After providing information to candidates she thought might be affected, Danner said she met with commissioners Tom Gray and Tom Mathers individually “to update them on this situation.”
Mathers and Gray said they did not participate in Danner’s actions or decisions, and neither felt they should have.
The Wednesday press conference comes on the heels of criticism by John Ponikvar, Moffat County Republican Central Committee chairman.
On Tuesday, Ponikvar called for Danner to step down from her bid for another county commission term because he thinks she violated a provision in the Hatch Act that prohibits state and local employees from interfering with or affecting the result of an election or nomination for office.
Although Danner did not say which candidates she met with, Herod announced Tuesday morning she would resign from her position with the county so she could remain eligible as a candidate for county clerk in November. Her decision was based on a letter from the U.S. Office of Special Counsel, which oversees the Hatch Act and determined she was in violation.
Hume, a lieutenant with the Moffat County Sheriff’s Office, attended the press conference Wednesday, joining about 15 others from the media, public and county government.
Hume withdrew from the coroner’s race Feb. 27 because of what he thought was a Hatch Act violation.
Ponikvar said he felt Danner violated the Hatch Act because she affected Hume and Herod’s candidacies.
He said that by providing the information, she was swaying an election.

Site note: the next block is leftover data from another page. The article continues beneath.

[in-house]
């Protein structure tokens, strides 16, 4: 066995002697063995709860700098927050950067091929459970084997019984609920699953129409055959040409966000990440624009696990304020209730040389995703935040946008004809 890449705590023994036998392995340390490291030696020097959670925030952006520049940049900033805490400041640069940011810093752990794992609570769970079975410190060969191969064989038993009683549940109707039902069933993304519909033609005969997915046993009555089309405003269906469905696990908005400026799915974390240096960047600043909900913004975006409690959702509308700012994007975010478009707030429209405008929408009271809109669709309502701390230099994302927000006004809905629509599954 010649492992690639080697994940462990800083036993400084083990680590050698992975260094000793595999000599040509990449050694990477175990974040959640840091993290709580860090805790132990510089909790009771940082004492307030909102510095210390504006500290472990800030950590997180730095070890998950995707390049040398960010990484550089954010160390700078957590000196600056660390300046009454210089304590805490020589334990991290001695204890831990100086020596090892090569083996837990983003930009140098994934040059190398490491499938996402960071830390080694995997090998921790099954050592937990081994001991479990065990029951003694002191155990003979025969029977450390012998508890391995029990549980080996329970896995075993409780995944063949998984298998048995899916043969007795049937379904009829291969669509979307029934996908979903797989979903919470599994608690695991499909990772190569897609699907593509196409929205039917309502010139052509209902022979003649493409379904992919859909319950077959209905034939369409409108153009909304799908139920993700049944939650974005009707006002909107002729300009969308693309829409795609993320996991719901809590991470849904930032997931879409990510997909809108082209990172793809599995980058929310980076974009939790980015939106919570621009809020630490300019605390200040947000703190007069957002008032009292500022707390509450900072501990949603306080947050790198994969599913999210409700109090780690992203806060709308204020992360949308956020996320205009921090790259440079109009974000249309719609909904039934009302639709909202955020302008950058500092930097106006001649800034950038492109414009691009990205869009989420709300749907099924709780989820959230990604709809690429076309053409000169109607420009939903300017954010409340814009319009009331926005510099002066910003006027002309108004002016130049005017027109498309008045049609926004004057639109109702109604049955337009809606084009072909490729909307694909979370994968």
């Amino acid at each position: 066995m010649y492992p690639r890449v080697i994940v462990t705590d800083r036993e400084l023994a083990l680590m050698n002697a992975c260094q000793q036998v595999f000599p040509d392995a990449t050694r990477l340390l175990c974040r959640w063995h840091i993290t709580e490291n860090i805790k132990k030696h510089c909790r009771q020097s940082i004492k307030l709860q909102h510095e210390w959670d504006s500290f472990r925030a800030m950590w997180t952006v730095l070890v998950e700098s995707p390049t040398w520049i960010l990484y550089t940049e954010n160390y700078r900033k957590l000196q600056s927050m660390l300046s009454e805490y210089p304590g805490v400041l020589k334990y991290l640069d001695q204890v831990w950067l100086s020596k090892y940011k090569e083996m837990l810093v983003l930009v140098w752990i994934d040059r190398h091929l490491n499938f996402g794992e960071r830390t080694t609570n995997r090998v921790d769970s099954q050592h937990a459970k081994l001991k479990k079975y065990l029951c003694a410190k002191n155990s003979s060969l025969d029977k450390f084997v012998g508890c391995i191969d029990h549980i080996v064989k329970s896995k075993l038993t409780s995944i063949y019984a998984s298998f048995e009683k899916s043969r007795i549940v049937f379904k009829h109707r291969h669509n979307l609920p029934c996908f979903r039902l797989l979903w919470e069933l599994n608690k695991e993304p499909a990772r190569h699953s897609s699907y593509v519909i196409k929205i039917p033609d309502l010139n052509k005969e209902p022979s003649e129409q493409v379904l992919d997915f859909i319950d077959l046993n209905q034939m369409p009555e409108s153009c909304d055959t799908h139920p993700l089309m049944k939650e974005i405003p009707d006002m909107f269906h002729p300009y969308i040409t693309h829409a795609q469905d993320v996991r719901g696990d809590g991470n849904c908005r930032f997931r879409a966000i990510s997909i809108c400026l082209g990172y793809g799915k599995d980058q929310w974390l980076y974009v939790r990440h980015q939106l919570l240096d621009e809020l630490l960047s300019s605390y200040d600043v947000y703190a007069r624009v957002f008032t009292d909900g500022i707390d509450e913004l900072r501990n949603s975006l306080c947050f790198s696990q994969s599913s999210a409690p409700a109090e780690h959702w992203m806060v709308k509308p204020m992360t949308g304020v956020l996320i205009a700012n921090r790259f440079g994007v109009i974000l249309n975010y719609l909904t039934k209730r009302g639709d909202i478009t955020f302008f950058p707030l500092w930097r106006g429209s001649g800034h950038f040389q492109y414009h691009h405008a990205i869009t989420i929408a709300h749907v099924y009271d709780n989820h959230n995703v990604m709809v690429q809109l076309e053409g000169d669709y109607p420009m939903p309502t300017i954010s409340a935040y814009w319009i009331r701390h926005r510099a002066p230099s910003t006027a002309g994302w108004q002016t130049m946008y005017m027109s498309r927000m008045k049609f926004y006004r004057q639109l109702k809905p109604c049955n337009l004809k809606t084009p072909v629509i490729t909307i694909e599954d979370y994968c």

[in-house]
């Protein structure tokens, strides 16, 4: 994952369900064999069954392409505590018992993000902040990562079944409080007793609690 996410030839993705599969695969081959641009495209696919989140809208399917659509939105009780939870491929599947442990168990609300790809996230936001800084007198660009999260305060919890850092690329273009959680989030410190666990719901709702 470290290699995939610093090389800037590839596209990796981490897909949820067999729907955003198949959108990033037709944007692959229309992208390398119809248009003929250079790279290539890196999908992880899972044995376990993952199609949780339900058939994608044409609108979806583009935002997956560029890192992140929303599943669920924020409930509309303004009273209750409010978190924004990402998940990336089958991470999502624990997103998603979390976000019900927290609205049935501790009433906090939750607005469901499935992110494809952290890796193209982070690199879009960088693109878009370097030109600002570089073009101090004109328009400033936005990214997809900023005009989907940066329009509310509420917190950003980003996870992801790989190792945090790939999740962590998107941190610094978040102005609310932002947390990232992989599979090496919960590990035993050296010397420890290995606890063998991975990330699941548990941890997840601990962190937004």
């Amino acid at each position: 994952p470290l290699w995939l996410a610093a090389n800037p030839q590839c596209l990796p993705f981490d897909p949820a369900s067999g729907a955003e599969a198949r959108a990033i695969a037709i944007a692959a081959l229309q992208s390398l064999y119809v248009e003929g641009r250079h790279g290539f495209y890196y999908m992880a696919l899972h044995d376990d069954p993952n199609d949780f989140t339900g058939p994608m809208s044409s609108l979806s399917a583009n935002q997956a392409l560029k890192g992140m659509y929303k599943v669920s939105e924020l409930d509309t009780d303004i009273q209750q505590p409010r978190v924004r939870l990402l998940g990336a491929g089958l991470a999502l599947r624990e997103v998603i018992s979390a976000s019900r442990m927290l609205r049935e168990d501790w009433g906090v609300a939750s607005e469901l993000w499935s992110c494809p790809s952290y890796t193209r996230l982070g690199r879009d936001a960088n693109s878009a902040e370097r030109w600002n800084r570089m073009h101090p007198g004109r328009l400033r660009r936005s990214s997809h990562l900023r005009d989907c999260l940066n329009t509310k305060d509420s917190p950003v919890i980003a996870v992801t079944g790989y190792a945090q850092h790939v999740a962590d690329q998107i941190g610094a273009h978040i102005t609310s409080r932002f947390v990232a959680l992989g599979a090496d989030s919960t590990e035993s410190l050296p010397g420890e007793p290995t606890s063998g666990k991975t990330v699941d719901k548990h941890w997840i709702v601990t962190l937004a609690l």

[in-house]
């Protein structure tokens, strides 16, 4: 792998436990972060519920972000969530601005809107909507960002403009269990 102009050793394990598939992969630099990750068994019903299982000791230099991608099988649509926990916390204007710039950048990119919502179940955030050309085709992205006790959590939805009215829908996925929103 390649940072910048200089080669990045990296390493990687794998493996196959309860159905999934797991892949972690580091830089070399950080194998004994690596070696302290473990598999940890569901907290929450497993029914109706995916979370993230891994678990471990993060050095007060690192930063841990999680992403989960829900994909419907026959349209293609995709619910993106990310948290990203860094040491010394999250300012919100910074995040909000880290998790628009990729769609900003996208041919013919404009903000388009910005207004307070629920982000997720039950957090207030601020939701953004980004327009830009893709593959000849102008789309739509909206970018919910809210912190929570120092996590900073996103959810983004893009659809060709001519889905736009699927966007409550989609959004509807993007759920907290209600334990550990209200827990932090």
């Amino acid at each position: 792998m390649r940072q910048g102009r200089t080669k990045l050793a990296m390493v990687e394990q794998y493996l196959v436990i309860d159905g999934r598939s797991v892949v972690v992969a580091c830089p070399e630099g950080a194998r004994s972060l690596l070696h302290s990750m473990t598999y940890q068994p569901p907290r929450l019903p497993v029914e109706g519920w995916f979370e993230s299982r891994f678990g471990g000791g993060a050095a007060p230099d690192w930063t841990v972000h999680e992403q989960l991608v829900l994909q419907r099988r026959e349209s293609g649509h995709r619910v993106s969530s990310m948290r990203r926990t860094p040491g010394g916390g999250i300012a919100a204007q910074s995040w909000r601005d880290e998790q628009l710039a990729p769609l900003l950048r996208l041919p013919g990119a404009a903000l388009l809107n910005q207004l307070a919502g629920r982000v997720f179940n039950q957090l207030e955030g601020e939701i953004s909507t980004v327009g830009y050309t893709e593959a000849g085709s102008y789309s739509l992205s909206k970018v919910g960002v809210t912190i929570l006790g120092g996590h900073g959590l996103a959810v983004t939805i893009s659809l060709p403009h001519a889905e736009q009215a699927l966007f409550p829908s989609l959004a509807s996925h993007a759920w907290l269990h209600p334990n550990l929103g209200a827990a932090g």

“She went out after them,” Ponikvar said. “She was forcing the opinion of the OCS on Lila and K.C.”
Ponikvar contends that dissemination of information to the candidates by Danner on county time is also a violation of the Hatch Act.
“Dealing with politics on county time is not her job as a county commissioner,” he said. “She chose to play politics on county time, and that is a violation, as well.”
However, Danner said she was “not trying to sway a campaign.”
“I did not try to affect their candidacy,” she said. “I am very safe and cautious, and I do things appropriately. I had no intention of that.”
“I did not know anything of the Hatch Act until recently and did not look for the Hatch Act,” she said. “However, when I was given information about the Hatch Act and the potential consequences to the county, I knew those likely to be affected should be informed. I could not ignore the implications to the county. Indeed, the Hatch Act may seem outdated and archaic, but it is federal law.
“I repeat: I cannot ignore the implications to Moffat County. I took an oath (in) December 2008 with my hand on my 1950s Catholic missal to uphold all laws and will continue to do so.”
Commissioner Mathers said he feels Danner has handled herself “very well in the face of what has happened.”
“Audrey is a good commissioner,” he said. “Her style is if someone brings something to her, she gets it done. Unfortunately, because of the way it came to her, she felt like she had to do something about, bring it up and be open.”
Brian Smith can be reached at 875-1794 or email@example.com.
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Editor’s note: This story was updated at 6:45 p.m. to include a response from the Bureau of Land Management’s national office.